10

Plaintiff-appellant Sosamma Lindsay, an American citizen and Dean of a nursing college in Kenya, sues individually and as representative of a class of American citizens employed by foreign NGOs subject to the terms and conditions of the Standard Clause. She contends that the foreign university for which she works would be required by the Standard Clause to prevent her from teaching a curriculum relating to the availability and benefits of abortion and that her first amendment right to speak out on family planning issues would be restricted accordingly.

11

Plaintiff-appellant Jane Doe, an American citizen who lives in Nigeria, sues individually and as representative of a class of women who rely for family planning advice on foreign NGOs subject to the terms and conditions of the Standard Clause. She contends that the Standard Clause prevents her and others similarly situated from receiving "full and accurate medical information and advice about family planning and abortion" from foreign NGOs that receive funding from AID.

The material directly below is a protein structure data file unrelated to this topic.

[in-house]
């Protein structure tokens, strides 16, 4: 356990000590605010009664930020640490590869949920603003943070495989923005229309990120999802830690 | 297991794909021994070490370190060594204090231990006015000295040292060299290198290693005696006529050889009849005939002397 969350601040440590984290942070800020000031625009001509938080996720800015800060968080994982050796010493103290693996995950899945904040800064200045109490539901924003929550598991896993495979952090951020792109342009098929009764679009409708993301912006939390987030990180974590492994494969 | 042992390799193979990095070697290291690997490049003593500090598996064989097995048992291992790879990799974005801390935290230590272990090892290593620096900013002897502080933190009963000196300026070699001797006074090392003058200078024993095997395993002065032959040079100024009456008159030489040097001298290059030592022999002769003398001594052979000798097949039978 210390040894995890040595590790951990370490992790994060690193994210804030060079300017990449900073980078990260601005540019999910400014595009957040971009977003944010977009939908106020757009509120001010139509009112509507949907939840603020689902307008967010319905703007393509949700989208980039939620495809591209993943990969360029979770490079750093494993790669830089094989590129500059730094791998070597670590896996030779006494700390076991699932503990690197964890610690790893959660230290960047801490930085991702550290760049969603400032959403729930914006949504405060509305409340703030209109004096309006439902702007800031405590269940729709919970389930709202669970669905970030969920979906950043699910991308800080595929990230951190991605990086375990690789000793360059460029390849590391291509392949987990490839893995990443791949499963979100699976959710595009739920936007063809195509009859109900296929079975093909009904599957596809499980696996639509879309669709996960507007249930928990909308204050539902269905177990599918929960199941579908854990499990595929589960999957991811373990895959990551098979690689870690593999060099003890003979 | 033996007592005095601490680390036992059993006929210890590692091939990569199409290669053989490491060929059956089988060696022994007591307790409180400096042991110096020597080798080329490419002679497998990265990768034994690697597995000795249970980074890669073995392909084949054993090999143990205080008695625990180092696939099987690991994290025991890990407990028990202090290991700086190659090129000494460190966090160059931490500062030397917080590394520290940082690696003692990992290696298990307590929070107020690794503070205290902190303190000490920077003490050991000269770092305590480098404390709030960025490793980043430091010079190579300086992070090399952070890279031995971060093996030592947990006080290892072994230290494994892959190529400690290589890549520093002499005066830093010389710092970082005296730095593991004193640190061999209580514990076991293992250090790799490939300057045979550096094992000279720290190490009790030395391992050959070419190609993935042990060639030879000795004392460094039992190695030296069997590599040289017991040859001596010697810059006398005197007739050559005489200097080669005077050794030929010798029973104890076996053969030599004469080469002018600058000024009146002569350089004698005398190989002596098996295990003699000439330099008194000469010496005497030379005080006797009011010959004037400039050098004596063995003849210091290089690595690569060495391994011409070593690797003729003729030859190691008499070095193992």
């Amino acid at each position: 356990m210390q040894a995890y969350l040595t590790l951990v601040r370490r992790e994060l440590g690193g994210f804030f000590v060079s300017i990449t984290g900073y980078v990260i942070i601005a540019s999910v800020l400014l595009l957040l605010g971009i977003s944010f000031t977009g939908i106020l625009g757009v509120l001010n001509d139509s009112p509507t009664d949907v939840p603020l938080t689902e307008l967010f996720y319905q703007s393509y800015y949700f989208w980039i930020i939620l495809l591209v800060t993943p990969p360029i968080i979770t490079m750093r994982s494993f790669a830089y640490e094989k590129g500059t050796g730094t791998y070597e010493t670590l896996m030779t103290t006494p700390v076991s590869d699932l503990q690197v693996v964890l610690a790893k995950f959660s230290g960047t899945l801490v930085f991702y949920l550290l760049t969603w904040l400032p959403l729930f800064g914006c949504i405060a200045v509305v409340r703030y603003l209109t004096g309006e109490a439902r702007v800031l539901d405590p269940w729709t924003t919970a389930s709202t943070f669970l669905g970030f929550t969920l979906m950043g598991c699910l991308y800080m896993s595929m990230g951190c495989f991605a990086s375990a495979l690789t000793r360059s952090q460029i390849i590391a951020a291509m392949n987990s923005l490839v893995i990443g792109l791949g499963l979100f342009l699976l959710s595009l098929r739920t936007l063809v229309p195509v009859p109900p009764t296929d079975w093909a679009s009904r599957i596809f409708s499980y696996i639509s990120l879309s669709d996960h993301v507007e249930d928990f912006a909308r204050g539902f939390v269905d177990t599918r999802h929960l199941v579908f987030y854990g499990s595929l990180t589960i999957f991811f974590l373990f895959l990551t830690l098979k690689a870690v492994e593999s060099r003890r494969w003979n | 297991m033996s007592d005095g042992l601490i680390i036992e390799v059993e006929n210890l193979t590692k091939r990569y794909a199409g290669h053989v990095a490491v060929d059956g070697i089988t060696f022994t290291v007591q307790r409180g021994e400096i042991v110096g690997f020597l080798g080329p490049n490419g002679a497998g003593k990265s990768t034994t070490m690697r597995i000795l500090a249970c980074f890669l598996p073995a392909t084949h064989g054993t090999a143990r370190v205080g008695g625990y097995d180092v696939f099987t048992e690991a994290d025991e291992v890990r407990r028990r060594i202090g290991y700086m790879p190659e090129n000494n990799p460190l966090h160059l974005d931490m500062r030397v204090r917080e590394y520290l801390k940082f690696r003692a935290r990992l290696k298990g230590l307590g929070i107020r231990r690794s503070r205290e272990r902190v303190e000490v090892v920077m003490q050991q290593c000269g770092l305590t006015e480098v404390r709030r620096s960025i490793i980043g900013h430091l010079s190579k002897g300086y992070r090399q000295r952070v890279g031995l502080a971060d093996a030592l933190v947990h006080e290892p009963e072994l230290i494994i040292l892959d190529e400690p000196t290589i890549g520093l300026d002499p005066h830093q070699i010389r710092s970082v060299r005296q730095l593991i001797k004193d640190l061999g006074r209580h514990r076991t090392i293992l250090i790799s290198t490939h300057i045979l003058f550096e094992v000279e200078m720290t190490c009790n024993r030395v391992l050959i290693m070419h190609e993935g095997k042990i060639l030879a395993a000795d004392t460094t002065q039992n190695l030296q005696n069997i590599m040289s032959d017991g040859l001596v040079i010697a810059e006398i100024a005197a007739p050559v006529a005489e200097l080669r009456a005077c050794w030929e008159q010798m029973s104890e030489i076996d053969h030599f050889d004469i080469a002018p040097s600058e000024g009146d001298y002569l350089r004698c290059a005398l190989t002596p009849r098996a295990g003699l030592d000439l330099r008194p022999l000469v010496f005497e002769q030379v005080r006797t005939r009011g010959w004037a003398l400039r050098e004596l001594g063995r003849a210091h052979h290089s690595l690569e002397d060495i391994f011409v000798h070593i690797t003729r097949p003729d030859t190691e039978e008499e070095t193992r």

12

The district court initially dismissed the constitutional challenges to the Standard Clause as nonjusticiable because they were "targeted not merely at a method or means of implementation of a foreign policy, but at the foreign policy itself." Planned Parenthood, 670 F.Supp. at 547. In Planned Parenthood I, we agreed that the policy itself was not justiciable, but we reversed and directed the district court to consider on remand " 'the legality of AID's implementation of the [Statement].' " 838 F.2d at 656 (quoting DKT Memorial Fund, Ltd. v. Agency for Int'l Dev., 810 F.2d 1236, 1238 (D.C.Cir.1987)).